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International [clear filter]
Sunday, April 15
 

3:00pm PDT

In a Time of Instability: Conflict Tipping Points in the Politics of North Africa, the Middle East, and Asia.
This panel investigates online and traditional media’s roles in conflicts across a broad swath of nations that have experienced political turmoil recently. Conflicts examined are set in the “Arab Spring,” Taliban struggles in Afghanistan, as well as ongoing clashes within nations of Southeast Asia—Thailand, Malaysia, and Indonesia. In each of these settings, media have become forces that have redefined the terms of conflict and resolution. Moderator: Drew McDaniel, Ohio University
Panelists: Rudi Sukandar, STIKOM LSPR Jakarta & Maarif Institute Jakarta; Ethnic Conflicts and Leadership Shifts among Indonesia’s Madurese and Dayak Communities
Azlan Razif Yahya, Ohio University; Malay Civilization: An ideological discourse analysis of Najib Tun Razak’s 61st UMNO General Assembly speech.
Carrie Sipes, Shippensburg University of Pennsylvania; Masudul Biswas, Shippensburg University of Pennsylvania; Roles of Social Media in “Arab Spring”: A Content Analysis of Posts During the Uprising in Syria and Libya
Roshan Noorzai, Voice of America; The Taliban Online: Post-9/11 Taliban’s Use of the Internet
Chalisa Magpanthong, Ohio University; Drew McDaniel, Ohio University; A Content Analysis of Domestic and International Media Coverage of the Thai Red Shirt


Sunday April 15, 2012 3:00pm - 4:15pm PDT
Conference Room 1
 
Monday, April 16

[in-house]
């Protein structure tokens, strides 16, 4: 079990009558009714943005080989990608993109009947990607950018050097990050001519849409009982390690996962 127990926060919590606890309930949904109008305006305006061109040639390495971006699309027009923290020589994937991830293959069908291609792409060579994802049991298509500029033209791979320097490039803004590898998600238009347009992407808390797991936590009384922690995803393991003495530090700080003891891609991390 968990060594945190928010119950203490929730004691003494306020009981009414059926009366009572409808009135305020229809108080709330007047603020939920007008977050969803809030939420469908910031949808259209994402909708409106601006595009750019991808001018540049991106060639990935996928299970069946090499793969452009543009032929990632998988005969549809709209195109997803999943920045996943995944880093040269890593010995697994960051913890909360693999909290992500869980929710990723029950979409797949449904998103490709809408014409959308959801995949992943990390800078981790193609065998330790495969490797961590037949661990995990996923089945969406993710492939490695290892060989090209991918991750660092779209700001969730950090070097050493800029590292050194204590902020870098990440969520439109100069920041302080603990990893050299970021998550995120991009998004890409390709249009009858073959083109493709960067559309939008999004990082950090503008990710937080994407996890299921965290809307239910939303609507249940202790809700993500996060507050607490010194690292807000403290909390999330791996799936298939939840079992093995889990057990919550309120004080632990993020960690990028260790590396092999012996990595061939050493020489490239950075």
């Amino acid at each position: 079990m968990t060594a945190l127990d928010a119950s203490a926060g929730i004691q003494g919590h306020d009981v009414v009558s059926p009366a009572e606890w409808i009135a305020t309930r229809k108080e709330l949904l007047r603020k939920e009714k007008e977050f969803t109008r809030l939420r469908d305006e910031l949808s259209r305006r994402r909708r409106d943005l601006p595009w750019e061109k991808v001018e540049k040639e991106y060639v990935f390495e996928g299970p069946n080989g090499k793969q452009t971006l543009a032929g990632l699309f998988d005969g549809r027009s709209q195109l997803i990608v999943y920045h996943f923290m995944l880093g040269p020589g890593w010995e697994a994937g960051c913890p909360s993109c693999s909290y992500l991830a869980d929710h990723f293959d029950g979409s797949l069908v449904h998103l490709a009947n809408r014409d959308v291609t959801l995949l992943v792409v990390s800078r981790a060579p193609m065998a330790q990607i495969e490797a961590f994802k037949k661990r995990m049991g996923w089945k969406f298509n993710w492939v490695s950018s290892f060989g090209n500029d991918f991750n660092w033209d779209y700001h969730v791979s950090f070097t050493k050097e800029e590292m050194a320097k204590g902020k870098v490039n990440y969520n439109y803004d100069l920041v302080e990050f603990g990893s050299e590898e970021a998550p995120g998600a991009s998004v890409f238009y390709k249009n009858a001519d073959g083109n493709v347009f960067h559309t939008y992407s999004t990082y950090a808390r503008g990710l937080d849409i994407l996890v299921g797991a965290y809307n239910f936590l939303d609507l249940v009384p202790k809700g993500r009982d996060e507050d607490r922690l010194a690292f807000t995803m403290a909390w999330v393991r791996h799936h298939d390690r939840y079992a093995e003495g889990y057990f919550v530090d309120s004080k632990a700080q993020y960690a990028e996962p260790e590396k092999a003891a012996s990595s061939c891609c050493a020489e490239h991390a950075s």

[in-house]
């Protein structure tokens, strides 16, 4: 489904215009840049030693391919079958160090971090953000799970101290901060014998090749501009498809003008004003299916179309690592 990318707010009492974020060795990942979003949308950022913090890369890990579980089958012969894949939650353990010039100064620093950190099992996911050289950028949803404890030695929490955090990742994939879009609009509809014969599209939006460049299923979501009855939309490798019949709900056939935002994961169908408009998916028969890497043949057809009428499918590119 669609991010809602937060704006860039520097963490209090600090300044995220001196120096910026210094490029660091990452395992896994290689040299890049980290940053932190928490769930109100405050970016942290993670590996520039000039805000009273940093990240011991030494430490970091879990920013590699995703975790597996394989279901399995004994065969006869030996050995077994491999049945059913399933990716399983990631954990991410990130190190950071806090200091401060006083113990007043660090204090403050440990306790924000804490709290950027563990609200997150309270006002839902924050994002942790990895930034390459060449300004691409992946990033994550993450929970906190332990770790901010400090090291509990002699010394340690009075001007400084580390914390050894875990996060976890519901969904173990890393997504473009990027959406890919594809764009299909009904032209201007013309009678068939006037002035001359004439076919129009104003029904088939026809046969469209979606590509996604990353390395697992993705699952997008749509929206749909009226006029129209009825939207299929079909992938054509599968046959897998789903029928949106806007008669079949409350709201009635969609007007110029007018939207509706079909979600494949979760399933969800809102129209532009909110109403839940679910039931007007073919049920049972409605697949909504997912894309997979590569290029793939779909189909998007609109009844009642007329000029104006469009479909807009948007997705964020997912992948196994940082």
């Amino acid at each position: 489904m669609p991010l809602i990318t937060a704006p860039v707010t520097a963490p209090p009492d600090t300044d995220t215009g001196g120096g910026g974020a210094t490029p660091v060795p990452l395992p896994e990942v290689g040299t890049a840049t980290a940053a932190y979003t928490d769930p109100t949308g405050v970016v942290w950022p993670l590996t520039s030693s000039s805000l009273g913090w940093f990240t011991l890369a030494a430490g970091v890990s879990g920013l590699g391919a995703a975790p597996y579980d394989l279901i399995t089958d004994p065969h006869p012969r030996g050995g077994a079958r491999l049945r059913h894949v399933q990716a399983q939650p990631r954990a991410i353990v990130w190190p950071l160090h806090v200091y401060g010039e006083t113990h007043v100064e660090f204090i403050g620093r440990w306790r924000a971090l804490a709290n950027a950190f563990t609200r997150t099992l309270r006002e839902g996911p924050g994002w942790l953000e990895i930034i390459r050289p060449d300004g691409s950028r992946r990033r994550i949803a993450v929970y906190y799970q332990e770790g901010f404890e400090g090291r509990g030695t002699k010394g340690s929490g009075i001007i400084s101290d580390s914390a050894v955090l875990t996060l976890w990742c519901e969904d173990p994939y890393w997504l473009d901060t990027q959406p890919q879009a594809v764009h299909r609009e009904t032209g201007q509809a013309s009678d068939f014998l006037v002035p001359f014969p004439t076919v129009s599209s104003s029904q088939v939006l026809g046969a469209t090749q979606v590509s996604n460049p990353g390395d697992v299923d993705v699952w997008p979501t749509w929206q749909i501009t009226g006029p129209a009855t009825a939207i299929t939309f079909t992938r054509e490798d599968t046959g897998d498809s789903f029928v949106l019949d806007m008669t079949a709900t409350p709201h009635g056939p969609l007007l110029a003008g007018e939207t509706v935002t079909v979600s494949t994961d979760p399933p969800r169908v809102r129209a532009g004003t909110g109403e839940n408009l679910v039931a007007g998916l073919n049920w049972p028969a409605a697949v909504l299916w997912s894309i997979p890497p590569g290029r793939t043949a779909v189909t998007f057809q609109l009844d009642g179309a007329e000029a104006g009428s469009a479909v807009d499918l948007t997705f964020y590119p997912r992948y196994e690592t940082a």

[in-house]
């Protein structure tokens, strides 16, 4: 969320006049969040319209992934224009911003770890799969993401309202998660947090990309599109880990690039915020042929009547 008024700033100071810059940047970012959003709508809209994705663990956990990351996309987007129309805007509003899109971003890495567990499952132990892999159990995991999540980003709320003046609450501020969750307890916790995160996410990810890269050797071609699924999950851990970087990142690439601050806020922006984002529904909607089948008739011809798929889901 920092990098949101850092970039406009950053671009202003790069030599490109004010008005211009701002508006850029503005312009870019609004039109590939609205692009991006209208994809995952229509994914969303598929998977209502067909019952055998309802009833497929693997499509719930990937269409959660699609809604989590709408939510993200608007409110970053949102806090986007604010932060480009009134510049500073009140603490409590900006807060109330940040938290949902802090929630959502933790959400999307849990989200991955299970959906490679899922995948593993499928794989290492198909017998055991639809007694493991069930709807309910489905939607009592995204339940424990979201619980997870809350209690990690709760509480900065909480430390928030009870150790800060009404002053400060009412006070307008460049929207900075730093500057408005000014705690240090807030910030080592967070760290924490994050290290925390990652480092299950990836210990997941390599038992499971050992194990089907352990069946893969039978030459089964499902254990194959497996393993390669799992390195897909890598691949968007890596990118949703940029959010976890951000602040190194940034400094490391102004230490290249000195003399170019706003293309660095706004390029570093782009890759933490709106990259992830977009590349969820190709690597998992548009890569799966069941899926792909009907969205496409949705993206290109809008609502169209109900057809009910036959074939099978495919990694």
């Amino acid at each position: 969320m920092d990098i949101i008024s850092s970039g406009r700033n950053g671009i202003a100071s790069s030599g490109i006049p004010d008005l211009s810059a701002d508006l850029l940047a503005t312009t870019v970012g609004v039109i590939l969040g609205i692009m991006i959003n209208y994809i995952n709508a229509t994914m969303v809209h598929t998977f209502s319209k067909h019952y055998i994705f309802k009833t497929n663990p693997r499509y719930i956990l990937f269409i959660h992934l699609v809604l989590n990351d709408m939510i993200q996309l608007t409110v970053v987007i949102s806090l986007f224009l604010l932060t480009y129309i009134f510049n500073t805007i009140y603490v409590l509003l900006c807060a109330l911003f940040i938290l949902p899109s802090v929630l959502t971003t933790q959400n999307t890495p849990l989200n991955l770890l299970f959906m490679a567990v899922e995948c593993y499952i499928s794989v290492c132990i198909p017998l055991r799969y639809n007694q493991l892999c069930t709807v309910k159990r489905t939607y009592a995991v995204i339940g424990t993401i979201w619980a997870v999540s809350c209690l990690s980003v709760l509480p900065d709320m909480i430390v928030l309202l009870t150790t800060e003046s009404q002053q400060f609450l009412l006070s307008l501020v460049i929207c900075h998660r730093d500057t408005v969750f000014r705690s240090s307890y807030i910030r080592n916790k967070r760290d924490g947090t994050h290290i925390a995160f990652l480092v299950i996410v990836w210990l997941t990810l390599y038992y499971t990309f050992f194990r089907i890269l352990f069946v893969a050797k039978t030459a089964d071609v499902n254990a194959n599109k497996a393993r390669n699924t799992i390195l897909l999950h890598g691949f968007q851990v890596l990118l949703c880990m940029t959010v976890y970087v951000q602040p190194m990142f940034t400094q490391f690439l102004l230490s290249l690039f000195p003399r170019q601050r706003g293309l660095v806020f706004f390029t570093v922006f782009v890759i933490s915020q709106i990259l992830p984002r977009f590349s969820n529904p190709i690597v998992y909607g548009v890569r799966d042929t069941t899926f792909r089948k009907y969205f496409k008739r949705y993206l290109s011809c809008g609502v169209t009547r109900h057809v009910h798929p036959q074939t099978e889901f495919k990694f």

10:15am PDT

Peace Journalism: Planting Seeds in Uganda
Preventing media-induced violence during an election cycle. Training radio professionals to evaluate the language they use and consider the consequences of their reporting…Teaming media with state security officials to mitigate risk factors for terrorism. In this session, Professor Steven Youngblood will share information about his experiences teaching Peace Journalism in 2010-2011 (Uganda PJ project-$270,000 State Dept grant) and 2011-2012 (Peace media and terrorism project--$150,000 State Dept grant). Participants will discuss application of the Ugandan models to other projects, and be asked to produce a framework for an action plan for inclusion of peace/conflict sensitive journalism into their curricula. Moderator: Steven Youngblood, Park University


Monday April 16, 2012 10:15am - 11:30am PDT
Conference Room 5

11:45am PDT

Covering Campaigns and Candidates: Teaching Students to Report Beyond the Rhetoric and Focus on Issues that Matter to a Local, State and National Audience